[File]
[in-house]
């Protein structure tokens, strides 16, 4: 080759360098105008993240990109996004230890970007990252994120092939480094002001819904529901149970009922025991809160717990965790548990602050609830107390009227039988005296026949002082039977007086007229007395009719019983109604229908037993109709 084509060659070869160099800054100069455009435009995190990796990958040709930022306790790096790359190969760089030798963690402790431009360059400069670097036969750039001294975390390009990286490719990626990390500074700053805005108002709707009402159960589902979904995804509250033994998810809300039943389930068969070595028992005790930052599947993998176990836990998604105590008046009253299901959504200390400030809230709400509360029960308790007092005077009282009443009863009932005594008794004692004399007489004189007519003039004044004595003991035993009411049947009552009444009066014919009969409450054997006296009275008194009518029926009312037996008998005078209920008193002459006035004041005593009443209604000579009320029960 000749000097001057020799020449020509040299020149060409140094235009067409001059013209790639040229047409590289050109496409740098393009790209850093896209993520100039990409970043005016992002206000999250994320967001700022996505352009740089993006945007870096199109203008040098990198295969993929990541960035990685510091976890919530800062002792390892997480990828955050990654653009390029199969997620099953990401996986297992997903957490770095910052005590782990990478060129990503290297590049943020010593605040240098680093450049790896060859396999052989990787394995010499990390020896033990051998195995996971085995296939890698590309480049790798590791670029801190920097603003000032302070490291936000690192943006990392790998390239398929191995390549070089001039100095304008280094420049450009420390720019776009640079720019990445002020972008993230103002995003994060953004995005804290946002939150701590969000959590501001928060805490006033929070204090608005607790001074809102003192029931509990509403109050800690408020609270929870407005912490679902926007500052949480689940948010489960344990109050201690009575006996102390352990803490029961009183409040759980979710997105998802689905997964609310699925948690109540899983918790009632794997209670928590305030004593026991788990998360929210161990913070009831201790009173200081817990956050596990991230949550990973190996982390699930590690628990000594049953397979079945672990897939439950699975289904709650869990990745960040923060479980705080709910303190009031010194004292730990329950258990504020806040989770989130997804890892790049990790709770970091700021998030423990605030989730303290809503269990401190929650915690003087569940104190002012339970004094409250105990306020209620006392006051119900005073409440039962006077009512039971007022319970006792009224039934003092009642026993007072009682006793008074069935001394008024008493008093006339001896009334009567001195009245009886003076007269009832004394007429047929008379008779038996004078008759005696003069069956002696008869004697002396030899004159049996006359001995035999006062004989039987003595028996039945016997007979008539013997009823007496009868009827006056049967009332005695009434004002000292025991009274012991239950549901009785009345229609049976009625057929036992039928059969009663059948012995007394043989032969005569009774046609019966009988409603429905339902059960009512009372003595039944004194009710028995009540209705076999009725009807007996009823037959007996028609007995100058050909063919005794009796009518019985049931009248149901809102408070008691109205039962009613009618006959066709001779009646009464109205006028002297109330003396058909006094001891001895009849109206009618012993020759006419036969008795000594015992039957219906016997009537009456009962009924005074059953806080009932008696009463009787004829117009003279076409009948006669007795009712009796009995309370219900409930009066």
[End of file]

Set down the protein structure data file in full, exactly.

[in-house]
């Protein structure tokens, strides 16, 4: 080759360098105008993240990109996004230890970007990252994120092939480094002001819904529901149970009922025991809160717990965790548990602050609830107390009227039988005296026949002082039977007086007229007395009719019983109604229908037993109709 084509060659070869160099800054100069455009435009995190990796990958040709930022306790790096790359190969760089030798963690402790431009360059400069670097036969750039001294975390390009990286490719990626990390500074700053805005108002709707009402159960589902979904995804509250033994998810809300039943389930068969070595028992005790930052599947993998176990836990998604105590008046009253299901959504200390400030809230709400509360029960308790007092005077009282009443009863009932005594008794004692004399007489004189007519003039004044004595003991035993009411049947009552009444009066014919009969409450054997006296009275008194009518029926009312037996008998005078209920008193002459006035004041005593009443209604000579009320029960 000749000097001057020799020449020509040299020149060409140094235009067409001059013209790639040229047409590289050109496409740098393009790209850093896209993520100039990409970043005016992002206000999250994320967001700022996505352009740089993006945007870096199109203008040098990198295969993929990541960035990685510091976890919530800062002792390892997480990828955050990654653009390029199969997620099953990401996986297992997903957490770095910052005590782990990478060129990503290297590049943020010593605040240098680093450049790896060859396999052989990787394995010499990390020896033990051998195995996971085995296939890698590309480049790798590791670029801190920097603003000032302070490291936000690192943006990392790998390239398929191995390549070089001039100095304008280094420049450009420390720019776009640079720019990445002020972008993230103002995003994060953004995005804290946002939150701590969000959590501001928060805490006033929070204090608005607790001074809102003192029931509990509403109050800690408020609270929870407005912490679902926007500052949480689940948010489960344990109050201690009575006996102390352990803490029961009183409040759980979710997105998802689905997964609310699925948690109540899983918790009632794997209670928590305030004593026991788990998360929210161990913070009831201790009173200081817990956050596990991230949550990973190996982390699930590690628990000594049953397979079945672990897939439950699975289904709650869990990745960040923060479980705080709910303190009031010194004292730990329950258990504020806040989770989130997804890892790049990790709770970091700021998030423990605030989730303290809503269990401190929650915690003087569940104190002012339970004094409250105990306020209620006392006051119900005073409440039962006077009512039971007022319970006792009224039934003092009642026993007072009682006793008074069935001394008024008493008093006339001896009334009567001195009245009886003076007269009832004394007429047929008379008779038996004078008759005696003069069956002696008869004697002396030899004159049996006359001995035999006062004989039987003595028996039945016997007979008539013997009823007496009868009827006056049967009332005695009434004002000292025991009274012991239950549901009785009345229609049976009625057929036992039928059969009663059948012995007394043989032969005569009774046609019966009988409603429905339902059960009512009372003595039944004194009710028995009540209705076999009725009807007996009823037959007996028609007995100058050909063919005794009796009518019985049931009248149901809102408070008691109205039962009613009618006959066709001779009646009464109205006028002297109330003396058909006094001891001895009849109206009618012993020759006419036969008795000594015992039957219906016997009537009456009962009924005074059953806080009932008696009463009787004829117009003279076409009948006669007795009712009796009995309370219900409930009066």